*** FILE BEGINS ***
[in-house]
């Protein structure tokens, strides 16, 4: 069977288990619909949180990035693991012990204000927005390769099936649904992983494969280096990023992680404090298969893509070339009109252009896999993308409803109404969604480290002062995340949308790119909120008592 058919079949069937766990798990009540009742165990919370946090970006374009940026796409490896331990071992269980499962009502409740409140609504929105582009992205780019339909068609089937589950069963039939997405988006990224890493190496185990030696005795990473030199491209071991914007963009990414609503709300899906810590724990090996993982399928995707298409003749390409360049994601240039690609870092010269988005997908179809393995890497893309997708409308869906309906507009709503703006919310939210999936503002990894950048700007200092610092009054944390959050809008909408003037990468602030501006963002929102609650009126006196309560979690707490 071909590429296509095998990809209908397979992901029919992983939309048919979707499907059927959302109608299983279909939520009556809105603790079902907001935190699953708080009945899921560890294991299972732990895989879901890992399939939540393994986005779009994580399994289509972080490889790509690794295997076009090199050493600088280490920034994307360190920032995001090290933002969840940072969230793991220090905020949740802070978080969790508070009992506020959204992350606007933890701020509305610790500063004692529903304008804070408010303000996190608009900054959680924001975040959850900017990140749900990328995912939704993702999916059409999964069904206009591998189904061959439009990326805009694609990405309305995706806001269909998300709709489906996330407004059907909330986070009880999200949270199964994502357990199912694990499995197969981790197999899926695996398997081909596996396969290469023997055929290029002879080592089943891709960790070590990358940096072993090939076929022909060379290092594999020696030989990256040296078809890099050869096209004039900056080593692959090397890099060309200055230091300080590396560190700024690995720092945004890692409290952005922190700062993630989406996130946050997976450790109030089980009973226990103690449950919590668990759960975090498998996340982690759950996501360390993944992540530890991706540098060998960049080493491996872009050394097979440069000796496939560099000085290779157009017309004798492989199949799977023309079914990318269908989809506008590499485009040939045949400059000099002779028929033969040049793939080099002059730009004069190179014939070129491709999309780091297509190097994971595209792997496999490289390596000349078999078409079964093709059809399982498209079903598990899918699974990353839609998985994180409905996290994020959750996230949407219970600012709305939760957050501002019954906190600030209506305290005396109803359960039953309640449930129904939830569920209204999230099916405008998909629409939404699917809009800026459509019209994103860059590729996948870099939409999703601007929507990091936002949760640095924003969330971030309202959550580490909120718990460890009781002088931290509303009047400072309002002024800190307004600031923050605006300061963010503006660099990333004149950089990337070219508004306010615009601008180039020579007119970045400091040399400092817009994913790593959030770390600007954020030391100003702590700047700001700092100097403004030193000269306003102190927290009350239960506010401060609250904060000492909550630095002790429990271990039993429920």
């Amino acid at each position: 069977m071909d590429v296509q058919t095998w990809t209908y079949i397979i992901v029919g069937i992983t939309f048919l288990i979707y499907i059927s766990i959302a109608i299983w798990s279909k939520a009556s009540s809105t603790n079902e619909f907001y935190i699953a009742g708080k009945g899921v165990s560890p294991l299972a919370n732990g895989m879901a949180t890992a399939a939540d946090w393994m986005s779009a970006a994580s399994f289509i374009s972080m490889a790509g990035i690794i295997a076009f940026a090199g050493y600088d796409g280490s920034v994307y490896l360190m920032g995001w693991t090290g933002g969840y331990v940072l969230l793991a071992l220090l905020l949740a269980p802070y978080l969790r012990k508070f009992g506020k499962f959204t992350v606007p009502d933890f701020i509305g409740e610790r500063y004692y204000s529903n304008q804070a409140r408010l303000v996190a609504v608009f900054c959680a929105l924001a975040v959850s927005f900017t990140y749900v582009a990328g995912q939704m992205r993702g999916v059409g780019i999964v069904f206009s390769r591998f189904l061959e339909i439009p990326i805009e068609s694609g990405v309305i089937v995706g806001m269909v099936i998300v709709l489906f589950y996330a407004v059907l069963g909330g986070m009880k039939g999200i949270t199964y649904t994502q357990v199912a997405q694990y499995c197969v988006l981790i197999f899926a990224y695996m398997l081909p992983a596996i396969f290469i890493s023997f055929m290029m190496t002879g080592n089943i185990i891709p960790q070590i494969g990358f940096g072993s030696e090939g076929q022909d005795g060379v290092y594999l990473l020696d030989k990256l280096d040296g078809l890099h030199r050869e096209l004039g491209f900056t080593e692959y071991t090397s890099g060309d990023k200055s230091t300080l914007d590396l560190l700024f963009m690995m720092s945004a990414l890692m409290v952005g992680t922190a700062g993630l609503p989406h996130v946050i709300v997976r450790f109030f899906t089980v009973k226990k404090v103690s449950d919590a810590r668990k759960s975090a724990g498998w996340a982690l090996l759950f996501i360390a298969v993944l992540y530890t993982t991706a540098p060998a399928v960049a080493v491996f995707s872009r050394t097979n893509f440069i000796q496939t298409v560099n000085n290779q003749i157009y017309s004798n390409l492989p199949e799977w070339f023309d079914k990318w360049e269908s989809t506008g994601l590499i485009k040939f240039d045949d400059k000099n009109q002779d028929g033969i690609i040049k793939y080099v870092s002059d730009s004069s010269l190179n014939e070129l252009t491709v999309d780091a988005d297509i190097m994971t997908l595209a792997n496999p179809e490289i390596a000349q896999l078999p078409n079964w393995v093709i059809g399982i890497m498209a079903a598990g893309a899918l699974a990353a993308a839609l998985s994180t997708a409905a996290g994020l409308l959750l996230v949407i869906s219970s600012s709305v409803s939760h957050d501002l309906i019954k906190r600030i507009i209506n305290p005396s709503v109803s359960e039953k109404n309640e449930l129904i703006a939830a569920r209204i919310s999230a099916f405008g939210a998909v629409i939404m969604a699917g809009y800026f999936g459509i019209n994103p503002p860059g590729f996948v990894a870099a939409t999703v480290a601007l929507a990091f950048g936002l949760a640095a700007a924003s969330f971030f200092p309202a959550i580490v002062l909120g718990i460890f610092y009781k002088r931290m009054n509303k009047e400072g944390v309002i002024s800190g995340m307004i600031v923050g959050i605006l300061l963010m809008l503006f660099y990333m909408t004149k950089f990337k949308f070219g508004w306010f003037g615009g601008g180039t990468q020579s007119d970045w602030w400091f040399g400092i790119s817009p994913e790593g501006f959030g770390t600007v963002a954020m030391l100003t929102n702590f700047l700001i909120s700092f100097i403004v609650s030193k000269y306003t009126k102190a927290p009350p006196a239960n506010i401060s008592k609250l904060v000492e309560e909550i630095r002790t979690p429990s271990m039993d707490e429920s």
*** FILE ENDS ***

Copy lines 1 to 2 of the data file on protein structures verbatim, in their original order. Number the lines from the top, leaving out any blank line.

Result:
[in-house]
């Protein structure tokens, strides 16, 4: 069977288990619909949180990035693991012990204000927005390769099936649904992983494969280096990023992680404090298969893509070339009109252009896999993308409803109404969604480290002062995340949308790119909120008592 058919079949069937766990798990009540009742165990919370946090970006374009940026796409490896331990071992269980499962009502409740409140609504929105582009992205780019339909068609089937589950069963039939997405988006990224890493190496185990030696005795990473030199491209071991914007963009990414609503709300899906810590724990090996993982399928995707298409003749390409360049994601240039690609870092010269988005997908179809393995890497893309997708409308869906309906507009709503703006919310939210999936503002990894950048700007200092610092009054944390959050809008909408003037990468602030501006963002929102609650009126006196309560979690707490 071909590429296509095998990809209908397979992901029919992983939309048919979707499907059927959302109608299983279909939520009556809105603790079902907001935190699953708080009945899921560890294991299972732990895989879901890992399939939540393994986005779009994580399994289509972080490889790509690794295997076009090199050493600088280490920034994307360190920032995001090290933002969840940072969230793991220090905020949740802070978080969790508070009992506020959204992350606007933890701020509305610790500063004692529903304008804070408010303000996190608009900054959680924001975040959850900017990140749900990328995912939704993702999916059409999964069904206009591998189904061959439009990326805009694609990405309305995706806001269909998300709709489906996330407004059907909330986070009880999200949270199964994502357990199912694990499995197969981790197999899926695996398997081909596996396969290469023997055929290029002879080592089943891709960790070590990358940096072993090939076929022909060379290092594999020696030989990256040296078809890099050869096209004039900056080593692959090397890099060309200055230091300080590396560190700024690995720092945004890692409290952005922190700062993630989406996130946050997976450790109030089980009973226990103690449950919590668990759960975090498998996340982690759950996501360390993944992540530890991706540098060998960049080493491996872009050394097979440069000796496939560099000085290779157009017309004798492989199949799977023309079914990318269908989809506008590499485009040939045949400059000099002779028929033969040049793939080099002059730009004069190179014939070129491709999309780091297509190097994971595209792997496999490289390596000349078999078409079964093709059809399982498209079903598990899918699974990353839609998985994180409905996290994020959750996230949407219970600012709305939760957050501002019954906190600030209506305290005396109803359960039953309640449930129904939830569920209204999230099916405008998909629409939404699917809009800026459509019209994103860059590729996948870099939409999703601007929507990091936002949760640095924003969330971030309202959550580490909120718990460890009781002088931290509303009047400072309002002024800190307004600031923050605006300061963010503006660099990333004149950089990337070219508004306010615009601008180039020579007119970045400091040399400092817009994913790593959030770390600007954020030391100003702590700047700001700092100097403004030193000269306003102190927290009350239960506010401060609250904060000492909550630095002790429990271990039993429920």